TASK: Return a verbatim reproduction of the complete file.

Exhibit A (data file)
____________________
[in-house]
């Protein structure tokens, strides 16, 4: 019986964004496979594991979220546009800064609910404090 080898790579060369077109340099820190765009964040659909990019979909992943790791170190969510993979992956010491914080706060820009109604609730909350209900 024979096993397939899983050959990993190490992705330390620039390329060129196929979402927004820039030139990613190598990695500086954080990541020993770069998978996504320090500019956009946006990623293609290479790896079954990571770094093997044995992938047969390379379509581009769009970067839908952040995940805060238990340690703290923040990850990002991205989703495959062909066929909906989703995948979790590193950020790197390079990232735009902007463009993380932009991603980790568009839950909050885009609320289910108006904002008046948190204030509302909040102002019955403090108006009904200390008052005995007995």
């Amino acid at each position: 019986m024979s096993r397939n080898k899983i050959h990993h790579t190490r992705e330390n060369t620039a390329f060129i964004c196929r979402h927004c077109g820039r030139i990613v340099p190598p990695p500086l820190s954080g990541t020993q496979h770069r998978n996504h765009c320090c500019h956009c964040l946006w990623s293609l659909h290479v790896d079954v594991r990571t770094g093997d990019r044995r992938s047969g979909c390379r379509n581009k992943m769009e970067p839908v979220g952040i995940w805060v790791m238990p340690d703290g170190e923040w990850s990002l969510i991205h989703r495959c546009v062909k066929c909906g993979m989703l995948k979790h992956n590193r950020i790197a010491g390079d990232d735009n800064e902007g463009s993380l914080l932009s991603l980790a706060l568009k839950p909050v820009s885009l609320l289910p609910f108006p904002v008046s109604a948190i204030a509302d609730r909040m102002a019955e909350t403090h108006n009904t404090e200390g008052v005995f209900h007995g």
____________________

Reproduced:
[in-house]
């Protein structure tokens, strides 16, 4: 019986964004496979594991979220546009800064609910404090 080898790579060369077109340099820190765009964040659909990019979909992943790791170190969510993979992956010491914080706060820009109604609730909350209900 024979096993397939899983050959990993190490992705330390620039390329060129196929979402927004820039030139990613190598990695500086954080990541020993770069998978996504320090500019956009946006990623293609290479790896079954990571770094093997044995992938047969390379379509581009769009970067839908952040995940805060238990340690703290923040990850990002991205989703495959062909066929909906989703995948979790590193950020790197390079990232735009902007463009993380932009991603980790568009839950909050885009609320289910108006904002008046948190204030509302909040102002019955403090108006009904200390008052005995007995």
């Amino acid at each position: 019986m024979s096993r397939n080898k899983i050959h990993h790579t190490r992705e330390n060369t620039a390329f060129i964004c196929r979402h927004c077109g820039r030139i990613v340099p190598p990695p500086l820190s954080g990541t020993q496979h770069r998978n996504h765009c320090c500019h956009c964040l946006w990623s293609l659909h290479v790896d079954v594991r990571t770094g093997d990019r044995r992938s047969g979909c390379r379509n581009k992943m769009e970067p839908v979220g952040i995940w805060v790791m238990p340690d703290g170190e923040w990850s990002l969510i991205h989703r495959c546009v062909k066929c909906g993979m989703l995948k979790h992956n590193r950020i790197a010491g390079d990232d735009n800064e902007g463009s993380l914080l932009s991603l980790a706060l568009k839950p909050v820009s885009l609320l289910p609910f108006p904002v008046s109604a948190i204030a509302d609730r909040m102002a019955e909350t403090h108006n009904t404090e200390g008052v005995f209900h007995g």